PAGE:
Metro Choice: A man can .. fly?

Vicky Ward
Friday 28 October 1994 00:02
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Nobody can doubt, neither his friends nor enemies (and there are plenty of those), that David Copperfield's British premiere is an event that stretches credulity. We have never seen the like: Copperfield, 38, is an American illusionist on a scale, and wage-scale, that would make Mr al Fayed weep. He can fly. He can make a carriage from the Orient Express disappear. He can make the Statue of Liberty vanish. He made dollars 26m last year.

You can watch him being sawn in half by a circular saw whose diameter is at least twice his body-width. He escapes from a straitjacket whilst hanging upside down from a burning rope above flaming spikes. And he does all this live - in front of audiences who scream and howl with excitement and admiration.

Just in case this is not sufficiently spectacular, he is engaged to MegaMegaBabe Claudia Schiffer, who looks adoringly into his eyes at every possible photocall. This has transformed Copperfield into a sex symbol.

Where once a terrible haircut, huge collars and a bacofoil jacket sufficed, he now reeks of fake tan, his hair and eyebrows are blacker than Dracula's and his black Levi jeans (he only ever wears black and white) are tight enough to make you wonder if he is in permanent agony.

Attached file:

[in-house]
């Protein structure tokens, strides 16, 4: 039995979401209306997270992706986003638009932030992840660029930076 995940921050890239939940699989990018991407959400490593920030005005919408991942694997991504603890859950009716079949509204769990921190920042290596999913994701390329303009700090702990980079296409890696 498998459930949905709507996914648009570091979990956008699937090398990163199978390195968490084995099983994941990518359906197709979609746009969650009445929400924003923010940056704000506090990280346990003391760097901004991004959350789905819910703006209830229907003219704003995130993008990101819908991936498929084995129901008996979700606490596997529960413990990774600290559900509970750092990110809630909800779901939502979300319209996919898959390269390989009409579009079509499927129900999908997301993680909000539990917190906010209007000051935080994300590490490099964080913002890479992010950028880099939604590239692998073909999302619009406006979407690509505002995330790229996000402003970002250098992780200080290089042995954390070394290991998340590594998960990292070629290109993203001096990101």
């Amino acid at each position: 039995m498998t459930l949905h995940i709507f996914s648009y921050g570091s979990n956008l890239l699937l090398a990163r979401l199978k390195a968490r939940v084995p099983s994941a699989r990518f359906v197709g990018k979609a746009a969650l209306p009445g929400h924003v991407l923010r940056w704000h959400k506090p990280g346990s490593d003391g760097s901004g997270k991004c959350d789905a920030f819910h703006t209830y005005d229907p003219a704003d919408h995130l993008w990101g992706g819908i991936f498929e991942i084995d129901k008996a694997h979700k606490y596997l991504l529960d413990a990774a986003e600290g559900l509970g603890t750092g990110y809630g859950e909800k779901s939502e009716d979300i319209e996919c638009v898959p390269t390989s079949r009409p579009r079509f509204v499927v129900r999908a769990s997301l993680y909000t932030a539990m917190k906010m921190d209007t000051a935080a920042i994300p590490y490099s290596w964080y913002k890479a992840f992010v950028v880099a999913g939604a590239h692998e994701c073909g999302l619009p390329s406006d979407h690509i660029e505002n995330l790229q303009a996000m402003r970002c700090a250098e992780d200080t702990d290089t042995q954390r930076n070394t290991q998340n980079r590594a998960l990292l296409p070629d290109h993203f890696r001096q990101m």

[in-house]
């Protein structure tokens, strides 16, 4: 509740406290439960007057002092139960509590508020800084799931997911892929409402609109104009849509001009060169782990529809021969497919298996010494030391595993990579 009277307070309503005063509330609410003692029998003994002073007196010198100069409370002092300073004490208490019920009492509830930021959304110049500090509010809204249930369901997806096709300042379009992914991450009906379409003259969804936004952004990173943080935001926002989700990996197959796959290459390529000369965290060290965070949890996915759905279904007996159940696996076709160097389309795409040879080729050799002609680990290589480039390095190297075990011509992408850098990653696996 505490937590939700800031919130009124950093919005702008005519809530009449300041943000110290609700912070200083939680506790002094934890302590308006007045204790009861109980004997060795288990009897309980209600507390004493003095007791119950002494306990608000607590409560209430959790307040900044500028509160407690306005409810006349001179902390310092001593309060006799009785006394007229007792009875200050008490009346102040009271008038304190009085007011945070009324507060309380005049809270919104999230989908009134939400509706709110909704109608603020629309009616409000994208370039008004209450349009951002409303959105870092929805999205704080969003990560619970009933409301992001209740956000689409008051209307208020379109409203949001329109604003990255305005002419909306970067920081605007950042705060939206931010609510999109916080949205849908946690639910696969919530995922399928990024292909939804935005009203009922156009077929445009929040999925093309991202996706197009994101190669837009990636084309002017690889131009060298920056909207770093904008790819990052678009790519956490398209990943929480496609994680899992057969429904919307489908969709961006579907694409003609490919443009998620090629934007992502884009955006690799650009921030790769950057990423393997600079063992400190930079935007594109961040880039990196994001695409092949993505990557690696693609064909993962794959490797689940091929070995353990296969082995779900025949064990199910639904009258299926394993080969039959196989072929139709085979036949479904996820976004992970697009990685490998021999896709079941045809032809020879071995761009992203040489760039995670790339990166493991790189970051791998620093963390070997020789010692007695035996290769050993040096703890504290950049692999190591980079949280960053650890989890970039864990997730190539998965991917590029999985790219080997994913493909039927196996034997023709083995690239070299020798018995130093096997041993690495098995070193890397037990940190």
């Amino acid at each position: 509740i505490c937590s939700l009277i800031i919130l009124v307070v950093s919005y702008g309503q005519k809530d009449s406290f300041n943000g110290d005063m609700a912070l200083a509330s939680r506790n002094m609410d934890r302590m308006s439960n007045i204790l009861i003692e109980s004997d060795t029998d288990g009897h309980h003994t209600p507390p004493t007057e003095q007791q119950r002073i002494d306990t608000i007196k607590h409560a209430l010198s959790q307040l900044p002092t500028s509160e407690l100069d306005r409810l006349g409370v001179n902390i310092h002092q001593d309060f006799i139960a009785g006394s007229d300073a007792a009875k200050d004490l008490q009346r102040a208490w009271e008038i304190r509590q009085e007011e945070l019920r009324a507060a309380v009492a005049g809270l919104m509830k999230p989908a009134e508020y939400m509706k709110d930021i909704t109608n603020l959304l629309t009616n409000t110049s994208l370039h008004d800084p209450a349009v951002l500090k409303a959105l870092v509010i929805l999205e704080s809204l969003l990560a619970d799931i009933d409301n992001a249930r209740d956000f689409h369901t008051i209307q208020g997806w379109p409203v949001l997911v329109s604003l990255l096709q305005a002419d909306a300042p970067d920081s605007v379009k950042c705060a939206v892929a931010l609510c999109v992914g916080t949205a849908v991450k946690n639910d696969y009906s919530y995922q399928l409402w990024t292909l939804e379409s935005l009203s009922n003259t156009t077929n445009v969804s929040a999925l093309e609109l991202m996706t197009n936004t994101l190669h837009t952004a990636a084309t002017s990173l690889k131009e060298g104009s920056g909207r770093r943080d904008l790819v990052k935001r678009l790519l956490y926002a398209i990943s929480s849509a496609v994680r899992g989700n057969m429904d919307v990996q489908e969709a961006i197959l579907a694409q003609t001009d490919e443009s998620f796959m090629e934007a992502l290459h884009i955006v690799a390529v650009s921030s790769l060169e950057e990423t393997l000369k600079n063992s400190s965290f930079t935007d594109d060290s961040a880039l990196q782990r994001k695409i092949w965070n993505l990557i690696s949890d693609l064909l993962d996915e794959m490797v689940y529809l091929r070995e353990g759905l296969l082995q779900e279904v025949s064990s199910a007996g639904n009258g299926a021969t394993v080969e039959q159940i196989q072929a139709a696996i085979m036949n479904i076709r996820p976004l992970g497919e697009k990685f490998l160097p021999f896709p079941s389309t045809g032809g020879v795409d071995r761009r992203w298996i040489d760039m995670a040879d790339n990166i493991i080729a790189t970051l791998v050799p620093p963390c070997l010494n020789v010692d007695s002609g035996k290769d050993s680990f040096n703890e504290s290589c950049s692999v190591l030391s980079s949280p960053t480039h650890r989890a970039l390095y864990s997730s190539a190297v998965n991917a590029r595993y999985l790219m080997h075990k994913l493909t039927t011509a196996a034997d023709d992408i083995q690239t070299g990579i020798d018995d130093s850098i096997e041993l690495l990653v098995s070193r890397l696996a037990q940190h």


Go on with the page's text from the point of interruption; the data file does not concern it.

Every year CBS releases a video of his tricks, and this year, his fifteenth as a performing magician, merely emphasises that he is a total control freak -ad absurdum. Schiffer is wheeled in to play a gormless reporter dressed in her lingerie who asks him banal requests along the lines of: 'Tell me all about you and your magic, David'. Between excerpts of Walt Disney-style music, Copperfield answers her in mellifluous know-all tones and then the camera pans to a video showing one of his illusions.

Adulation, say his critics, is what Copperfield cannot live without. Even Max Clifford, probably PR's biggest advocate of sensationalism, whom Copperfield employed to organise his current European tour, found him just too much to bear and left. 'He asked me after a press show in San Francisco why I hadn't joined the other members of his entourage - who must have seen his show 500 times - leap to their feet and scream with admiration. I told him that I had clapped - and that, had I got to my feet, it wouldn't make any difference to his reviews; in fact the British press would have thought I was quite bats.'

Copperfield, however, does not speak that kind of language. His is the language of fairy tales: 'I like my shows to be romantic.' Even his hard-pressed childhood (he was, he says an ugly-looking misfit) is given a gloss: 'I needed magic to communicate, to get girls.'

At the end of the video Claudia says to him: 'Shall we go up?' He takes her hand, leads her to the edge of the building, and like Peter Pan and Wendy, they disappear into the night.

It's enough, frankly, to make you puke - but you might not want to miss it for the world.

David Copperfield is appearing at Earls Court next week. Tues/Wed 8pm, Thurs/Fri 5.30pm and 9pm. Sat, 8pm. Tickets, from pounds 15 to pounds 48, are available from the box office (071-373 8141).

(Photograph omitted)

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